Topics: , , ,

Washington Papers Editors Share Work, Meet Hamilton’s George Washington at Human/Ties National Endowment for the Humanities Conference

by Kim Curtis, Research Editor
September 30, 2016

From September 14 to 17, the University of Virginia (UVA) hosted Human/Ties, a four-day celebration of the 50th anniversary of the National Endowment for the Humanities (NEH). To explore and honor the vital role played by the humanities in today’s world, the forum brought together multiple University departments and programs, including the Washington Papers, as well as speakers and artists from across the country and around the world.

On September 15, Washington Papers and Center for Digital Editing editors Jennifer Stertzer, Erica Cavanaugh, and Adrina Garbooshian-Huggins participated in a workshop, “ACCESS: Evolving Methods in Making Cultural Heritage Accessible.” Hosted by UVA’s Scholars Lab, the workshop brought together more than a dozen digital humanities projects at the university. Through posters, computer displays, and personal interactions with workshop attendees, the editors demonstrated how primary documents can be made accessible, useful, and relevant to scholars and the public alike. They showed posters illustrating the Martha Washington and Family Papers projects, the George Washington Barbados Diary project, the Papers of George Washington project, and the George Washington Financial Papers project. The interactive Financial Papers website, which Garbooshian-Huggins demonstrated to attendees, received especially positive feedback.

Washington Papers editors Erica Cavanaugh (left) and Adrina Garbooshian-Huggins (right) shared the George Washington Financial Papers project at a National Endowment for the Humanities workshop.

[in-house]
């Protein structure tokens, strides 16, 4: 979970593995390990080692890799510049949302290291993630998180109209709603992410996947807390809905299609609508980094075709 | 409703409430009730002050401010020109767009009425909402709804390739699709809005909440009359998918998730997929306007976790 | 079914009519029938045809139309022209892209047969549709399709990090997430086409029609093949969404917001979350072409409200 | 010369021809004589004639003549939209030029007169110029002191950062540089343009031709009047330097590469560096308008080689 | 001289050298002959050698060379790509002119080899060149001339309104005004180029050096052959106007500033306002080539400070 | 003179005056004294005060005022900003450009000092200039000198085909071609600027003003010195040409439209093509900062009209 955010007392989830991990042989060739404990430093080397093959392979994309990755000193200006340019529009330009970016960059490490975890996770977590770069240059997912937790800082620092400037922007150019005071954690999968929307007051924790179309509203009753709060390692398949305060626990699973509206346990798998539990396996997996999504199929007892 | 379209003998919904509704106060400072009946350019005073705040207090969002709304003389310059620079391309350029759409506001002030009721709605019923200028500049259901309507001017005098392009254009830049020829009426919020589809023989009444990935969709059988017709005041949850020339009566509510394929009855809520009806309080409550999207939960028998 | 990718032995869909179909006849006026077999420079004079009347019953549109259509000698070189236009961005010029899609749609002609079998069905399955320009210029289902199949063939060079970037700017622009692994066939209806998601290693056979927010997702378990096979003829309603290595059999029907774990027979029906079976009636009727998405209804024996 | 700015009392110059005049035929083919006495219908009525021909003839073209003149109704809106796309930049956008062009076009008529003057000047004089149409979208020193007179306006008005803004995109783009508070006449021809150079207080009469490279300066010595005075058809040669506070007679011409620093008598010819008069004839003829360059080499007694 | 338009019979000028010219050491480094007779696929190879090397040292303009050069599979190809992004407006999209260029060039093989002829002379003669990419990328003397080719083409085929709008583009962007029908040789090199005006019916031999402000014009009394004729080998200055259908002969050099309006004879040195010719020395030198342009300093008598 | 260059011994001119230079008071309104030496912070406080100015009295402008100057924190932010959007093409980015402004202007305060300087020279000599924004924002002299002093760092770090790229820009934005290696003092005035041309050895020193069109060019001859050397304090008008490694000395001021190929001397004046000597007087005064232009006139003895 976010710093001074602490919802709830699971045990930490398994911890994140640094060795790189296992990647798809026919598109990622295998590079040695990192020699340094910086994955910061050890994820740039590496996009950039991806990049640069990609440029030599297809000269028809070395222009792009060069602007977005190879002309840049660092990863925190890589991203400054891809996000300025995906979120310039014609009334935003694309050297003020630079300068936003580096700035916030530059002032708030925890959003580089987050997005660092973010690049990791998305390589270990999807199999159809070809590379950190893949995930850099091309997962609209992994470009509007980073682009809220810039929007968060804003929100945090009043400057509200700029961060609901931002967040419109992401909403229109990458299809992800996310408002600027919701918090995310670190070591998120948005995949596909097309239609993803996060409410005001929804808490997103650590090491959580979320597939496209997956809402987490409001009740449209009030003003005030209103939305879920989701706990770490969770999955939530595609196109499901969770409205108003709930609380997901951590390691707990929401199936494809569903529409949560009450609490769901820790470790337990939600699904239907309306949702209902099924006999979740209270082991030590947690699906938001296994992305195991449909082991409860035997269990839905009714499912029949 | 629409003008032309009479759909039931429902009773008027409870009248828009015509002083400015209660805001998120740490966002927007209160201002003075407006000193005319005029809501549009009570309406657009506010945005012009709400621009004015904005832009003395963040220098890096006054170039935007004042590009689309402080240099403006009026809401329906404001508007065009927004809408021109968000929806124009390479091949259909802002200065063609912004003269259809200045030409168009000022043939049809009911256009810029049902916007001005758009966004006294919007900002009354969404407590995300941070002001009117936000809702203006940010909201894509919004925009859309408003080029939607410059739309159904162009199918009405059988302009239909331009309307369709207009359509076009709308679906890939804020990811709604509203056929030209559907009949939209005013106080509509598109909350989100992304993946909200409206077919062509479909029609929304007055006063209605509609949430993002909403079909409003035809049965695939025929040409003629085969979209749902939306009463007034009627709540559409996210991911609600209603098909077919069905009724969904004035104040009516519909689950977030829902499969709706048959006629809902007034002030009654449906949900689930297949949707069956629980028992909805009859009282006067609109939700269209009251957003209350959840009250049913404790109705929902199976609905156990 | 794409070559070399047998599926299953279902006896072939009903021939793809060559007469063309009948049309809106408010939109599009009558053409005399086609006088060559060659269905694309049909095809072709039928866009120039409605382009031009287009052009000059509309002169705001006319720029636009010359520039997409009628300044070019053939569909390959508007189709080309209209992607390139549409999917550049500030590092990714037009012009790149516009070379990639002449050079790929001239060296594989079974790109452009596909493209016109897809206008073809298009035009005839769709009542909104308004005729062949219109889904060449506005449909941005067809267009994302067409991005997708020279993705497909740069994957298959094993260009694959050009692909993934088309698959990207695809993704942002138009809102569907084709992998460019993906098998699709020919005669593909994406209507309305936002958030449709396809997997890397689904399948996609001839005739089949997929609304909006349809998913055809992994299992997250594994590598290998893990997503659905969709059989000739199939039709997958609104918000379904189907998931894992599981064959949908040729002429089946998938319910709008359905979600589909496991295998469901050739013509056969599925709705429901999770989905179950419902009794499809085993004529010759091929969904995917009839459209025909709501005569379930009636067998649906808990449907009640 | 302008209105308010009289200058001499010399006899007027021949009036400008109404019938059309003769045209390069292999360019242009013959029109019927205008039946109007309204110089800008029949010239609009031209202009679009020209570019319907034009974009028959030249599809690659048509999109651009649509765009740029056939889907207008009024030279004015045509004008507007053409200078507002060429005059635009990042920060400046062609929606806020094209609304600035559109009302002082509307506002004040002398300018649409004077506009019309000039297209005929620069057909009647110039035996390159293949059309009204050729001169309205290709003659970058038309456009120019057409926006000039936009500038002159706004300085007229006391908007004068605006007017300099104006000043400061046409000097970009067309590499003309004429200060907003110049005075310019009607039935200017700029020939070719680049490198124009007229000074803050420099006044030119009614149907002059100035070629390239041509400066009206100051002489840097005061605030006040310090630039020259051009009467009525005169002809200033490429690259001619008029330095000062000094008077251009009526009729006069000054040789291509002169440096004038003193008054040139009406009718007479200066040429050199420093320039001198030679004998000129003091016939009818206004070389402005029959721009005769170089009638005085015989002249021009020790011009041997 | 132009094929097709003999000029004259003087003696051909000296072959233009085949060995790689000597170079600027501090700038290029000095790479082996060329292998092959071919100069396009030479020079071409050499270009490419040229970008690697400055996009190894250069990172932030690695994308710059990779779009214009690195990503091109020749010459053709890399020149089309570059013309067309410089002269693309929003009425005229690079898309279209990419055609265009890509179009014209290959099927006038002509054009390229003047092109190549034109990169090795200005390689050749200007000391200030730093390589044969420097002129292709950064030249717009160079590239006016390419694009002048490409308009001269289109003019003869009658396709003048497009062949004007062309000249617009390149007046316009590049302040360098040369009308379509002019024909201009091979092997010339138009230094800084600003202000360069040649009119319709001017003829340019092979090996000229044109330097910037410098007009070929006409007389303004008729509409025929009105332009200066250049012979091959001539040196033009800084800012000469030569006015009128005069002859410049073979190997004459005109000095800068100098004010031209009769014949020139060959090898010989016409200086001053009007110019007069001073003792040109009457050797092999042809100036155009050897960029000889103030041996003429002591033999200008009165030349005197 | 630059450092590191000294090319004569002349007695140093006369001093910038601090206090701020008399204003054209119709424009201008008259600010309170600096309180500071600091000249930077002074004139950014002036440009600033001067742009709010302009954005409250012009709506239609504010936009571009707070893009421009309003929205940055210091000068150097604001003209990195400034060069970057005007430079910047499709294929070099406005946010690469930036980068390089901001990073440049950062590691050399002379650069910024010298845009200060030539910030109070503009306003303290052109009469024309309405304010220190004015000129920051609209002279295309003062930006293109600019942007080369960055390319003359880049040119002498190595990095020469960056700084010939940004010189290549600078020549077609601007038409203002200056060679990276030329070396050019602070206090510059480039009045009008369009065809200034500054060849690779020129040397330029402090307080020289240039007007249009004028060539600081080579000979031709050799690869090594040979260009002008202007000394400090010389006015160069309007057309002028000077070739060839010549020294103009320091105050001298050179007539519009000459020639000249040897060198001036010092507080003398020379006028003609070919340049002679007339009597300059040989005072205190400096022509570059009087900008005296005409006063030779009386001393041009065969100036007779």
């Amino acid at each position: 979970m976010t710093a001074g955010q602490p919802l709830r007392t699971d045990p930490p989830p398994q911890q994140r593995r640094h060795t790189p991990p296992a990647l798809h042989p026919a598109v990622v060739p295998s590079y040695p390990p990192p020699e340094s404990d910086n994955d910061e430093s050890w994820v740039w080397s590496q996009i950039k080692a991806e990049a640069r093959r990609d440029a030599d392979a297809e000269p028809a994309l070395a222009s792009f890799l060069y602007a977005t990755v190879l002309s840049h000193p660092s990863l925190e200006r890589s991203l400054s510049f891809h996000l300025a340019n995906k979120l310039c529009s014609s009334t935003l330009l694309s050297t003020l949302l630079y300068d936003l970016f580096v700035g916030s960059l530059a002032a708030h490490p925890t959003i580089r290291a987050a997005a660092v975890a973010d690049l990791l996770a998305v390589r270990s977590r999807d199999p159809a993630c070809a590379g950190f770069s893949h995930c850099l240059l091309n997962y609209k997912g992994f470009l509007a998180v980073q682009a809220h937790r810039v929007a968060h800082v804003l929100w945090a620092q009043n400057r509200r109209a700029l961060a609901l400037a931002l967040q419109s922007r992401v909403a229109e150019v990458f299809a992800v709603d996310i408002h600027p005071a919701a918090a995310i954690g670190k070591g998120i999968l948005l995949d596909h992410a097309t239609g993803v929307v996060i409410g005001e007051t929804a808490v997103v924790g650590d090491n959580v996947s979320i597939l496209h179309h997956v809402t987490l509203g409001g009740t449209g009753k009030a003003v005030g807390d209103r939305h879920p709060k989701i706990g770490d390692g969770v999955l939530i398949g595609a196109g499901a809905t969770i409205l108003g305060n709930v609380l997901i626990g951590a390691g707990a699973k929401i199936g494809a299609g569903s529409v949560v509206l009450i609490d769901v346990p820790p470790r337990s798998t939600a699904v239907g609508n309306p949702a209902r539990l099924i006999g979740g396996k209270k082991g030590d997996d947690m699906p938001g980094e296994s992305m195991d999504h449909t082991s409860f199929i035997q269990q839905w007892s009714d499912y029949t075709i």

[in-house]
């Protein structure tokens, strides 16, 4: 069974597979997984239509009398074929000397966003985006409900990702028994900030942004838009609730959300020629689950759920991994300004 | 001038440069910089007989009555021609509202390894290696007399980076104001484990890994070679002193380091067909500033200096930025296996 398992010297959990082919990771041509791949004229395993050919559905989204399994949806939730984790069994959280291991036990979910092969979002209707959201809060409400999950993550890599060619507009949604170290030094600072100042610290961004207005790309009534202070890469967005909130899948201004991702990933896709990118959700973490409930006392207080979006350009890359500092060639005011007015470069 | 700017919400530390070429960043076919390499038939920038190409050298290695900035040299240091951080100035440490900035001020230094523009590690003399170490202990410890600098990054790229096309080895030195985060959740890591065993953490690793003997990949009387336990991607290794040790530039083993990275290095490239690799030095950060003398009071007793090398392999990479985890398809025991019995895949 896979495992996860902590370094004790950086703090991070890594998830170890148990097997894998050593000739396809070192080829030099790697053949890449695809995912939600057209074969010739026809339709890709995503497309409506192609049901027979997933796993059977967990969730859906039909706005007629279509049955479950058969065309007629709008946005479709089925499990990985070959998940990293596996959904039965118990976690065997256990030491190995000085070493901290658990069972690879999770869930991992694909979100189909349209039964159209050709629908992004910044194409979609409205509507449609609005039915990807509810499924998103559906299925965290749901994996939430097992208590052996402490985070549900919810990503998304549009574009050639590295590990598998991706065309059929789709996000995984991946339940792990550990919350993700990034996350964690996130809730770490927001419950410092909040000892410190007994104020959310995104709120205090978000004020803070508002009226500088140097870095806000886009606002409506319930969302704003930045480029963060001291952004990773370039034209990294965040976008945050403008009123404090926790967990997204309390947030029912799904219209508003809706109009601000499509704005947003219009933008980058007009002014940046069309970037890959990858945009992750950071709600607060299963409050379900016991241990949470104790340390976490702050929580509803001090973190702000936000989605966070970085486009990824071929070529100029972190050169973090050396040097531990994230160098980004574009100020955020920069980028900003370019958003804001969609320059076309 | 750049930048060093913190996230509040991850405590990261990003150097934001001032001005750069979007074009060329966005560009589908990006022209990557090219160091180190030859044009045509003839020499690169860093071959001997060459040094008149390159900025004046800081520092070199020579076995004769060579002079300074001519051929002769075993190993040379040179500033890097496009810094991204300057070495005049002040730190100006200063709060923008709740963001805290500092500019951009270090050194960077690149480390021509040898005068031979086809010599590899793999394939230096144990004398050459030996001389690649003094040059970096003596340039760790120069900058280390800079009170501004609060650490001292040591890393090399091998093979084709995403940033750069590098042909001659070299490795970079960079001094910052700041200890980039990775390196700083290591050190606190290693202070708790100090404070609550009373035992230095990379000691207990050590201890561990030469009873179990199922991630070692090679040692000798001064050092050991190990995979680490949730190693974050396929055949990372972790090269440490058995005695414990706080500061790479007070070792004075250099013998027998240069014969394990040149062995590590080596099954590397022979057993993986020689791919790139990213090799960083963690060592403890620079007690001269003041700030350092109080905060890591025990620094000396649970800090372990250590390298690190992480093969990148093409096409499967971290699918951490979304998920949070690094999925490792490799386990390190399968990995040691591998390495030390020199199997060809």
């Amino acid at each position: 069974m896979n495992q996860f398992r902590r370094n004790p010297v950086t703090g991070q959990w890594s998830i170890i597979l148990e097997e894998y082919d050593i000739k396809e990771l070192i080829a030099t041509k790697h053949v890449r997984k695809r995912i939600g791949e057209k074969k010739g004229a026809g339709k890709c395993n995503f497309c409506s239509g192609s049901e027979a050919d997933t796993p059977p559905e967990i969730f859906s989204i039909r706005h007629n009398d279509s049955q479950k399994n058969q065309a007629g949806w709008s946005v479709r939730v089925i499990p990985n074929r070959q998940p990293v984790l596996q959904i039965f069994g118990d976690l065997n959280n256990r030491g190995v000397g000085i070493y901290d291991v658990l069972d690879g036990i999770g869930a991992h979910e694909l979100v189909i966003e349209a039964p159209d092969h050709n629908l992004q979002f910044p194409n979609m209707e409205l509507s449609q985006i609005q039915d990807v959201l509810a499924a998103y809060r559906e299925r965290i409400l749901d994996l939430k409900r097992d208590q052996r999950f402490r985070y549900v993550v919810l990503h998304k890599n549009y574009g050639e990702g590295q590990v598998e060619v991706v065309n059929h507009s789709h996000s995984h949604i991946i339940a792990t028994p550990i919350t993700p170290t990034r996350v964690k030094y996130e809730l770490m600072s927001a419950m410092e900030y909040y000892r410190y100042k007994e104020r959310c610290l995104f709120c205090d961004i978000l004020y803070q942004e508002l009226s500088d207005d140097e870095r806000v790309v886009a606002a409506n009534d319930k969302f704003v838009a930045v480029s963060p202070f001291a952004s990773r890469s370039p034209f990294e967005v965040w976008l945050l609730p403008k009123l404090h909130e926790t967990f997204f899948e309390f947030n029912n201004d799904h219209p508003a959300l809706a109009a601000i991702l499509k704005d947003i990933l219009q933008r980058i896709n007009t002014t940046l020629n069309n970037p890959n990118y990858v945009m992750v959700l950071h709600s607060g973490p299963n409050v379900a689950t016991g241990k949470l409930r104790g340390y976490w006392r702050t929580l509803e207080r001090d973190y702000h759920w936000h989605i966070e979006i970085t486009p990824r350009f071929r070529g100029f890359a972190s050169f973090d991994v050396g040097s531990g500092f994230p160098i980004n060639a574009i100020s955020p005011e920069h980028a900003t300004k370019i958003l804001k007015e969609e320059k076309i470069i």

Washington Papers editors Erica Cavanaugh (left) and Adrina Garbooshian-Huggins (right) shared the George Washington Financial Papers project at a National Endowment for the Humanities workshop.

“Notions of accessibility have changed and evolved over time, presenting editors with challenges as well as exciting opportunities,” said Stertzer. “This workshop gave us the chance to interact with our audience and learn more about the types of features they would like to see in our digital editions. This feedback helps us work toward achieving the goal of making cultural heritage accessible to the public, students, and scholars.”

Begun as letterpress volumes, and continuing today in both print and digital editions, the Washington Papers is the only project at UVA that the NEH has funded continuously since its initial gift to the Papers in 1971.

Washington Papers staff members Lynn Price (lower left) and Elisa Shields (lower right) met Christopher Jackson (top), who plays George Washington in the Broadway musical Hamilton, during a National Endowment for the Humanities event.

Washington Papers staff members Lynn Price (lower left) and Elisa Shields (lower right) met Christopher Jackson (top), who plays George Washington in the Broadway musical Hamilton, during a National Endowment for the Humanities event.

The next day, assistant editor Lynn Price and research specialist Elisa Shields attended a sneak preview of the documentary Hamilton: An American Musical, about the Tony-winning Broadway hit based on Alexander Hamilton’s life. Christopher Jackson, who plays George Washington in the musical, was on hand to discuss his Tony-nominated performance and the importance of Hamilton to the humanities.

“The documentary was the first 40 minutes of what will appear on PBS in October,” said Price. “In addition to showing actual performances for the sold-out show, it follows [Hamilton star and creator] Lin-Manuel Miranda as he begins to conceive the idea of some songs about Alexander Hamilton to the smashing success of the musical itself on Broadway. The [Charlottesville] audience cheered many times during the showing, and there were some quite comical moments as well.”

After the question-and-answer session with the audience, Price and Shields got to meet Jackson.

“To end a magical evening, we got to share with Christopher Jackson that we were with the Washington Papers,” said Shields. “He got so excited, and that’s a reaction I’ll never forget coming from a top-notch renowned Broadway celebrity.”